I’ve never been laid off from a job before. Luckily I was only planning on working there another day and had known the week I’d been there that the task us general grunt labourers were completing would be finished by week’s end. Still, there was a different sort of attitude amongst the workers. Not a feeling of loss or fear, it was more of freedom and release. A convivial attitude emerged from my colleagues. One spoke of leaving to go for a hike in the afternoon before needing to go and pick up her daughter. Others simply left. I went into the lunchroom after I’d decided to not continue the afternoon labour rustled up for us and made a few calls. They’d promised us a full days work and they were going to deliver. Another three hours of random tasks was not my idea of a fun afternoon.
The task I was there for had been tree thinning. Thousands upon thousands of styrofoam blocks had been seeded with trees ordered by tree planting companies. My task was to ensure that each small hole in each block had only one tree in it as opposed to the anywhere from zero to seven or eight that had germinated in it. It was simple work, piecework so the faster I moved the more I could count on making it’s way into my bank account. I was happy to have been called in for this seasonal, temporary work.
I’d been feeling like a glass of water poured out of the ashram onto a large slab table. Sure, there were chunks of ice holding the atoms of sections of my being tightly together but most of me was thinly spread by gravity’s unyielding pull, moving wider and wider across the expanse of the table. Nelson is a great place to sidle into cracks and crevices. I had some great experiences and met some great people. I was, however, beginning to feel as though a blob of water with quickly melting ice cubes was not the metaphor I wanted to describe my life as for much longer.
Shortly thereafter the Proctor Nursery called asking if I could come into work the next day. I happily agreed and found myself hitchhiking in the rain at 6:15 the next morning. I was sure I would find a carpool to hook up with but still needed to get there in the first place in order to ask around for who did the half hour drive in from Nelson. I made it on time, I got my reflective safety vest and was escorted across the property to the “range” where I’d be working. We passed by the 32 or so other greenhouses on the way, my orientation facilitator rattling off details of the place and scurrying across the hiway, reminding me to look both ways before I crossed, “It’s the mother in me,” she said. Tina, the supervisor, is the kind of woman who calls people sweetie and genuinely means it. Except for occasional interactions with her I enjoyed working mostly alone. In fact I kind of made it a point to. There were ten rows in the green house we were working and each one took two people about two days to finish. With everyone spread out within the place it was easy to not have sustained human interaction. Plus we were too busy pulling out inch tall trees as fast as we freaking could to talk much.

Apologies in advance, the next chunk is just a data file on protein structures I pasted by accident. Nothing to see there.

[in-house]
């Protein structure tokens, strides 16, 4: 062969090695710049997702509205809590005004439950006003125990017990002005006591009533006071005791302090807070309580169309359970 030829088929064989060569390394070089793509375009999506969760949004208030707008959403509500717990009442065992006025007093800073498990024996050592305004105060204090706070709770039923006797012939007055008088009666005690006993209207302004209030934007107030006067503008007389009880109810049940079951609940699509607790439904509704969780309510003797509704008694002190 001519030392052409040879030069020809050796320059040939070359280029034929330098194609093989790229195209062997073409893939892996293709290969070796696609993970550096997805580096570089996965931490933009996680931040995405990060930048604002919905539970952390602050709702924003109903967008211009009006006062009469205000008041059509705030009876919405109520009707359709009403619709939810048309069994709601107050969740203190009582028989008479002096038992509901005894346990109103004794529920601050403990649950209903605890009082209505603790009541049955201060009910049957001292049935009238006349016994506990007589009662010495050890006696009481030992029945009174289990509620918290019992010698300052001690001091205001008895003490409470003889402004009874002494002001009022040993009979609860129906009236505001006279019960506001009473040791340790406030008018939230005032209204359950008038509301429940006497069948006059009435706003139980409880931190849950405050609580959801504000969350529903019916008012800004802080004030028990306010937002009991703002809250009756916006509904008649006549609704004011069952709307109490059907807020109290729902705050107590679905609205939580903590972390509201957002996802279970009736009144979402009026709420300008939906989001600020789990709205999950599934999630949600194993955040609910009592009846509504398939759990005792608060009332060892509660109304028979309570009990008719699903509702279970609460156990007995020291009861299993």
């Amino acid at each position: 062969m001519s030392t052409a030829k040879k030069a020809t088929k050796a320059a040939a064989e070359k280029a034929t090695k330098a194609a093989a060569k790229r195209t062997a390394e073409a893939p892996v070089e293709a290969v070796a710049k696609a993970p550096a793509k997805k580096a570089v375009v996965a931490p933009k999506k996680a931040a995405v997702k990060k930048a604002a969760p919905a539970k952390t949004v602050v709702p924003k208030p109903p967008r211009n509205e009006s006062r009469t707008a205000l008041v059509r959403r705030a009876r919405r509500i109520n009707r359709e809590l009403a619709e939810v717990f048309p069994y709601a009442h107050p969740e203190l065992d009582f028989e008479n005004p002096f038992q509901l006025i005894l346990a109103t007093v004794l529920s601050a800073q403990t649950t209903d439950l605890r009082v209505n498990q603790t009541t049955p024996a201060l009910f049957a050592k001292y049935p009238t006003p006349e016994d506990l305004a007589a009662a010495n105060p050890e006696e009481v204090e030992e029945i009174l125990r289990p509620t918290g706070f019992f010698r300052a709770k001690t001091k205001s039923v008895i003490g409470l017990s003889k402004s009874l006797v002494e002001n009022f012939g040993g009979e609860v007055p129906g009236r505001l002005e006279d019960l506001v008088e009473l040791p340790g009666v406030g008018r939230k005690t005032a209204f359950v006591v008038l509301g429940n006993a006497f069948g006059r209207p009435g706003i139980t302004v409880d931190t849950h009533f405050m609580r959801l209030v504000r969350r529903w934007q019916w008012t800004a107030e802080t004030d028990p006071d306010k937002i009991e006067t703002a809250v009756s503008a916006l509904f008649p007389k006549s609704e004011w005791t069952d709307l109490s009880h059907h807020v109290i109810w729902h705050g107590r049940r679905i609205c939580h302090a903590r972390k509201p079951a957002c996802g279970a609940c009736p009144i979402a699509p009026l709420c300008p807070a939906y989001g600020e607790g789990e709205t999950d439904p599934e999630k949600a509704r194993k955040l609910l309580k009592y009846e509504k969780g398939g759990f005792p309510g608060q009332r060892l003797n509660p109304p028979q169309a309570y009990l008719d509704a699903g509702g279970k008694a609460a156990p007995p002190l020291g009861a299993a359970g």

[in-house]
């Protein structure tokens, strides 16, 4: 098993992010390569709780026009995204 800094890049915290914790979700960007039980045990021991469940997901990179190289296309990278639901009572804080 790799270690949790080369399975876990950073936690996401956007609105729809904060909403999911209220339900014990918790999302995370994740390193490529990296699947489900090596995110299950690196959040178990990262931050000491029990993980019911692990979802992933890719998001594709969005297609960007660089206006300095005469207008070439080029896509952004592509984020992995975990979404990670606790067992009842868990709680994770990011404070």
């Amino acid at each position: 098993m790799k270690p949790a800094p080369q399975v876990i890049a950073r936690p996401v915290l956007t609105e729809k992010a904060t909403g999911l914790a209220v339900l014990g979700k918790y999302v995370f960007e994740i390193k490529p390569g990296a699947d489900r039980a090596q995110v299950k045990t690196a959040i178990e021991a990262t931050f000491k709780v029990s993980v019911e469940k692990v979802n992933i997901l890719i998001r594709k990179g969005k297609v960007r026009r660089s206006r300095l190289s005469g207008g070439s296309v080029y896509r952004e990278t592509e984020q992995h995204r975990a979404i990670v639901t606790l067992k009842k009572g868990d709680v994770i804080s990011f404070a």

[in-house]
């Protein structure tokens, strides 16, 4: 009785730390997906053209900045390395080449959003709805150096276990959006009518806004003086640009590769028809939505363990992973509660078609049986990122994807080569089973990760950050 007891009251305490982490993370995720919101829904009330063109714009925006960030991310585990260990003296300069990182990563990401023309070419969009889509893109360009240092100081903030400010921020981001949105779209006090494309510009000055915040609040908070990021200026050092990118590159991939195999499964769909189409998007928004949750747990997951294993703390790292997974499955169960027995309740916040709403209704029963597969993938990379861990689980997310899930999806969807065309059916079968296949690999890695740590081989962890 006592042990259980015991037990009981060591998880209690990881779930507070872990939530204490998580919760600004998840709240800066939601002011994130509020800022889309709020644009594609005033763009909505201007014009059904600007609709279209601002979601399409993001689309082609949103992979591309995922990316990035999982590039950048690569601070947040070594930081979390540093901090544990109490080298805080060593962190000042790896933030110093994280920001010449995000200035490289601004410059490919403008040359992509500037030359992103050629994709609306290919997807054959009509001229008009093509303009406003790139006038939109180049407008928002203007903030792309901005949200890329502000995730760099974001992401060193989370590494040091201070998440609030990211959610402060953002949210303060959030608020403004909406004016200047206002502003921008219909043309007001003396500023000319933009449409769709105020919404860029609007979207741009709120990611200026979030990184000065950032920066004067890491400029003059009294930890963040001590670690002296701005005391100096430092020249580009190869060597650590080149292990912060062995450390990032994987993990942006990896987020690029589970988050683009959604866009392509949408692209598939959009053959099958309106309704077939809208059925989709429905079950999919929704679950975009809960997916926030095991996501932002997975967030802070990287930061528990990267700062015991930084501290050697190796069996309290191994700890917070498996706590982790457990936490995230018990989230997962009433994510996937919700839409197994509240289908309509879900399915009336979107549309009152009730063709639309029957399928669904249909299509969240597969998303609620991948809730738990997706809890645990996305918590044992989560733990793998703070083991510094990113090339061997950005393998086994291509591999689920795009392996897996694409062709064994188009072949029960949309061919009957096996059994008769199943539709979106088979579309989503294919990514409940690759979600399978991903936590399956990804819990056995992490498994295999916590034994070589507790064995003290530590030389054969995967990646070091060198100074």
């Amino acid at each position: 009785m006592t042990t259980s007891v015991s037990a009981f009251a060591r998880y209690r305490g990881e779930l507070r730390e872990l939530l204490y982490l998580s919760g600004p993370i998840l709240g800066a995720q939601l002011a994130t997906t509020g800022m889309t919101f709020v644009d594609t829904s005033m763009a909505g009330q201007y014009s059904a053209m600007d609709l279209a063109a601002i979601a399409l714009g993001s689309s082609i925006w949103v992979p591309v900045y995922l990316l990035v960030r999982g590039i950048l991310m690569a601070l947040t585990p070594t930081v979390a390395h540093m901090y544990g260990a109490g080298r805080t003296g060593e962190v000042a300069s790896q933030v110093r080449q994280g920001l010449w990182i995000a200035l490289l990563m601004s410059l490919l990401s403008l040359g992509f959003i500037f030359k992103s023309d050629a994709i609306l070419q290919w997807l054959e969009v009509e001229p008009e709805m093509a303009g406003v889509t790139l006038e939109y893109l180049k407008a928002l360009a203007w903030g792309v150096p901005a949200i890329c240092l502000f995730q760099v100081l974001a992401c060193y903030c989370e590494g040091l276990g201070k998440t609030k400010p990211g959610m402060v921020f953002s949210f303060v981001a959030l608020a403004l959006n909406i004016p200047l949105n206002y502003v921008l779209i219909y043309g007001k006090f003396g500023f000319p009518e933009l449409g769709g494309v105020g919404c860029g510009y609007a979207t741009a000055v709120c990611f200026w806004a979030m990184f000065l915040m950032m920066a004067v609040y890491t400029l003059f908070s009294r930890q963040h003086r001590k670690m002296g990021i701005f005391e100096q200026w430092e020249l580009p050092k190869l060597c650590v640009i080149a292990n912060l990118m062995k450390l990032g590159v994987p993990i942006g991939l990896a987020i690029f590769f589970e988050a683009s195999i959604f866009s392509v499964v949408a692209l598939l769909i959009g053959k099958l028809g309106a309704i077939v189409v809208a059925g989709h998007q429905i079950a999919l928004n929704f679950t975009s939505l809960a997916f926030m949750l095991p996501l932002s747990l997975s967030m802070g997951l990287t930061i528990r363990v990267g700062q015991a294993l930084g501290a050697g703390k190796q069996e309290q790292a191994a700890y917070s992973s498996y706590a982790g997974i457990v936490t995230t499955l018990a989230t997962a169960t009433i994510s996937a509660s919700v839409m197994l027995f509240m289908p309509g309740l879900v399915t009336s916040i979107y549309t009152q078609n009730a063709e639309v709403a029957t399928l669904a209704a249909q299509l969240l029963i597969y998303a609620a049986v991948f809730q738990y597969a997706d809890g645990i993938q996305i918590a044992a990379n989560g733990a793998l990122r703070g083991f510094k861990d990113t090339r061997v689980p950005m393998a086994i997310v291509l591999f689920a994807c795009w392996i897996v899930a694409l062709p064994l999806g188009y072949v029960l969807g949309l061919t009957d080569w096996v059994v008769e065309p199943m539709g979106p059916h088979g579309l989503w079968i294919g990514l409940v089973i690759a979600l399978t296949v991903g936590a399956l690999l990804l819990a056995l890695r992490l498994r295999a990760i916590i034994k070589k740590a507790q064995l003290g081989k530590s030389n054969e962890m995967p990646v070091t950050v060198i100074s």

Tina would come by every so often and check to see how we were doing. Bending down low to get her eyes at the level of the trees she’d look for multiple stems poking up out the same hole as she’d taught me to do. With transplanting tool in hand she moved skillfully, like a seamstress hemming a dress, and it was clear she’d done this before. The way her hands flicked out the notched small metal rod that would pull the roots of a double down into the earth of an empty hole with such ease and grace, her eyes already moving along to the next block. Excess trees threading into her fingers.
I enjoyed the mental space for myself and the trees. I had time to chant mantra and reflect. Time to watch how my imagination can so often run far away from myself and then time to bring it back in to reality. I’d wanted to have another day, hoping that once we finished the giant greenhouse there would be other trees amongst the throngs of greenhouses ready to be thinned. We got laid off anyway, the bosses promising to hire back around the second week of June. I knew by then I’d already be long gone from the west.
Upon telling Tina I wouldn’t be back I gathered up my things and headed to the short ferry ride that would take me across the West Arm of the Kootenay lake to head back into Nelson. I’d had luck getting rides into town by going from car to car on this ferry before and today proved no exception though the neurosis of someone questioning whether or not I would sue them if we got in an accident is an interesting thing to share a car ride with. Luckily I’m used to neurotic.
My time in Nelson has wound to a close. I’m grateful to have spend this time in diffusion in a place I love so much. I’m excited about the next stage of my journey. I remember learning about this type of algae or moss that, once it dries up, gathers it’s cells together and turns into an organism. I feel like that algae. I’ve been poured out of the container of the ashram and am now gathering myself up, dying out and moving on to the next step. I’ve mastered the grocery store and doing the dishes and now I’m ready for the next challenges that post-ashram life has to offer. I’m ready for the extraneous to evaporate away and the bulk of what’s left to gather together leading me on into the East.